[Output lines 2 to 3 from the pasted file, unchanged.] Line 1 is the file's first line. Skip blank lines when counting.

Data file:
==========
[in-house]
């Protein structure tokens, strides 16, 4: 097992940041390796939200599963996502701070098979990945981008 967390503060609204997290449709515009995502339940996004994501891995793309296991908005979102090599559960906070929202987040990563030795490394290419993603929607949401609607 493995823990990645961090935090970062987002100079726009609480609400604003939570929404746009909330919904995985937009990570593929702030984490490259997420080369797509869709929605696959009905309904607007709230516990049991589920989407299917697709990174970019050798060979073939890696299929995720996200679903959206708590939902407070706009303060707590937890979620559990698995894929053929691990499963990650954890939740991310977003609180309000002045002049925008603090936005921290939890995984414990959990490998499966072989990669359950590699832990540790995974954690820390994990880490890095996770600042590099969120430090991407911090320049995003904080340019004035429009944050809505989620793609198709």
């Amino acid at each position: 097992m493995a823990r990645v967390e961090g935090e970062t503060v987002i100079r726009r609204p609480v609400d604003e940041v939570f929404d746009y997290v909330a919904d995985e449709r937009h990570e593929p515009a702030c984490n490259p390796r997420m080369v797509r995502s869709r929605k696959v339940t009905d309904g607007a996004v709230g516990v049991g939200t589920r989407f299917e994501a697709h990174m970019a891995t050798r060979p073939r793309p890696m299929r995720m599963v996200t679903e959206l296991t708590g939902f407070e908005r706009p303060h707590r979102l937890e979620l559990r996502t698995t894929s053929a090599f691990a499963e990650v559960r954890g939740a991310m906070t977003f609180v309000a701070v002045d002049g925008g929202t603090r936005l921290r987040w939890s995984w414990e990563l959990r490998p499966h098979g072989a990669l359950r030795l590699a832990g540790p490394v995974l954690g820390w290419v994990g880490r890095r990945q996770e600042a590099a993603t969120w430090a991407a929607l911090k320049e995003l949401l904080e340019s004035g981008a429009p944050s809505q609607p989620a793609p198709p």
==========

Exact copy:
């Protein structure tokens, strides 16, 4: 097992940041390796939200599963996502701070098979990945981008 967390503060609204997290449709515009995502339940996004994501891995793309296991908005979102090599559960906070929202987040990563030795490394290419993603929607949401609607 493995823990990645961090935090970062987002100079726009609480609400604003939570929404746009909330919904995985937009990570593929702030984490490259997420080369797509869709929605696959009905309904607007709230516990049991589920989407299917697709990174970019050798060979073939890696299929995720996200679903959206708590939902407070706009303060707590937890979620559990698995894929053929691990499963990650954890939740991310977003609180309000002045002049925008603090936005921290939890995984414990959990490998499966072989990669359950590699832990540790995974954690820390994990880490890095996770600042590099969120430090991407911090320049995003904080340019004035429009944050809505989620793609198709």
């Amino acid at each position: 097992m493995a823990r990645v967390e961090g935090e970062t503060v987002i100079r726009r609204p609480v609400d604003e940041v939570f929404d746009y997290v909330a919904d995985e449709r937009h990570e593929p515009a702030c984490n490259p390796r997420m080369v797509r995502s869709r929605k696959v339940t009905d309904g607007a996004v709230g516990v049991g939200t589920r989407f299917e994501a697709h990174m970019a891995t050798r060979p073939r793309p890696m299929r995720m599963v996200t679903e959206l296991t708590g939902f407070e908005r706009p303060h707590r979102l937890e979620l559990r996502t698995t894929s053929a090599f691990a499963e990650v559960r954890g939740a991310m906070t977003f609180v309000a701070v002045d002049g925008g929202t603090r936005l921290r987040w939890s995984w414990e990563l959990r490998p499966h098979g072989a990669l359950r030795l590699a832990g540790p490394v995974l954690g820390w290419v994990g880490r890095r990945q996770e600042a590099a993603t969120w430090a991407a929607l911090k320049e995003l949401l904080e340019s004035g981008a429009p944050s809505q609607p989620a793609p198709p």